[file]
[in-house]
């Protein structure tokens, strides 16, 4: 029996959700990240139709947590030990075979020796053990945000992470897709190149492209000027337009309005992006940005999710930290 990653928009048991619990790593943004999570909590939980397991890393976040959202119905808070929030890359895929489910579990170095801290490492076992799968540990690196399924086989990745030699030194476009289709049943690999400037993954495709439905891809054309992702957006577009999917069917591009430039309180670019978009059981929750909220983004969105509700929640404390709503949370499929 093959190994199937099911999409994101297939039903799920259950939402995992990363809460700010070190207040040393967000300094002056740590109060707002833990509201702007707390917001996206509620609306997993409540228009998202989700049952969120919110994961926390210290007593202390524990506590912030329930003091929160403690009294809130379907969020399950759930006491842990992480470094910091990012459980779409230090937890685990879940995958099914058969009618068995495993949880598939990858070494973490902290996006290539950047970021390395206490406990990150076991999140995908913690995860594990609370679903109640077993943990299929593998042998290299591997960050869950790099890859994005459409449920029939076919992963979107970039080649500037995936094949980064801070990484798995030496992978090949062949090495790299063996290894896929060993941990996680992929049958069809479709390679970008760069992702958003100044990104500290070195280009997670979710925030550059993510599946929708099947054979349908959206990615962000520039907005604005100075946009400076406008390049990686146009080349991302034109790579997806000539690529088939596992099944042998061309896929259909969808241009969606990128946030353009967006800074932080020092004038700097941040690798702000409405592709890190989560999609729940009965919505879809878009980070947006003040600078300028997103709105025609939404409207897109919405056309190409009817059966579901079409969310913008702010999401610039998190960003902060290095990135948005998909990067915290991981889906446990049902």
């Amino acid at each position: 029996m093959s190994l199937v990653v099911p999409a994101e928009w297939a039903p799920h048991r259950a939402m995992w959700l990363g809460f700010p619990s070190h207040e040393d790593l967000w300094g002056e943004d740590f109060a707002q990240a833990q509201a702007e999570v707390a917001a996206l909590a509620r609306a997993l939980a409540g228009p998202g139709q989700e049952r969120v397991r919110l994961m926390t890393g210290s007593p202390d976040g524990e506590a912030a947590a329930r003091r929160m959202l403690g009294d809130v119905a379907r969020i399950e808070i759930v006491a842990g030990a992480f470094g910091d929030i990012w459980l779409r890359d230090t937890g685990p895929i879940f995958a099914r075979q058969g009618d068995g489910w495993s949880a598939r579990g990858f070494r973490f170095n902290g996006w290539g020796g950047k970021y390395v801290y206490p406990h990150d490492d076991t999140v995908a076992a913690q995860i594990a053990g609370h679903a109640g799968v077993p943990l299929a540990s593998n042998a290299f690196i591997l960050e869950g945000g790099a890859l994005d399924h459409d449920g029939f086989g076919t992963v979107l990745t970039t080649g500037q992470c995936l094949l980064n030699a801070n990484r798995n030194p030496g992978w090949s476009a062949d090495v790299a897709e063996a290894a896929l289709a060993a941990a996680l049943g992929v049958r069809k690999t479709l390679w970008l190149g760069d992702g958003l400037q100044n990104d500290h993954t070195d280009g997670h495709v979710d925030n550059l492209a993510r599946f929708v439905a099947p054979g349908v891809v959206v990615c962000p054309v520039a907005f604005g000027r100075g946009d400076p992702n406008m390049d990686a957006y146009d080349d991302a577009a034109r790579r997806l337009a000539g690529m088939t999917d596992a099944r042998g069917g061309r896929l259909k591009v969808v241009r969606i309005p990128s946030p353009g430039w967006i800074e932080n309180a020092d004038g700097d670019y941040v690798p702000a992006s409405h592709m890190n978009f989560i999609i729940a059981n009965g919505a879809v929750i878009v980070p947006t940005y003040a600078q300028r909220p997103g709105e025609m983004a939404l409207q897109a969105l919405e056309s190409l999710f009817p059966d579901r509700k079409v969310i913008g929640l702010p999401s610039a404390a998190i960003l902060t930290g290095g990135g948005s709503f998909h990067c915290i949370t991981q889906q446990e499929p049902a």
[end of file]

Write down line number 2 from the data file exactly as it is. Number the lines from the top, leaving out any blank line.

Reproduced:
């Protein structure tokens, strides 16, 4: 029996959700990240139709947590030990075979020796053990945000992470897709190149492209000027337009309005992006940005999710930290 990653928009048991619990790593943004999570909590939980397991890393976040959202119905808070929030890359895929489910579990170095801290490492076992799968540990690196399924086989990745030699030194476009289709049943690999400037993954495709439905891809054309992702957006577009999917069917591009430039309180670019978009059981929750909220983004969105509700929640404390709503949370499929 093959190994199937099911999409994101297939039903799920259950939402995992990363809460700010070190207040040393967000300094002056740590109060707002833990509201702007707390917001996206509620609306997993409540228009998202989700049952969120919110994961926390210290007593202390524990506590912030329930003091929160403690009294809130379907969020399950759930006491842990992480470094910091990012459980779409230090937890685990879940995958099914058969009618068995495993949880598939990858070494973490902290996006290539950047970021390395206490406990990150076991999140995908913690995860594990609370679903109640077993943990299929593998042998290299591997960050869950790099890859994005459409449920029939076919992963979107970039080649500037995936094949980064801070990484798995030496992978090949062949090495790299063996290894896929060993941990996680992929049958069809479709390679970008760069992702958003100044990104500290070195280009997670979710925030550059993510599946929708099947054979349908959206990615962000520039907005604005100075946009400076406008390049990686146009080349991302034109790579997806000539690529088939596992099944042998061309896929259909969808241009969606990128946030353009967006800074932080020092004038700097941040690798702000409405592709890190989560999609729940009965919505879809878009980070947006003040600078300028997103709105025609939404409207897109919405056309190409009817059966579901079409969310913008702010999401610039998190960003902060290095990135948005998909990067915290991981889906446990049902």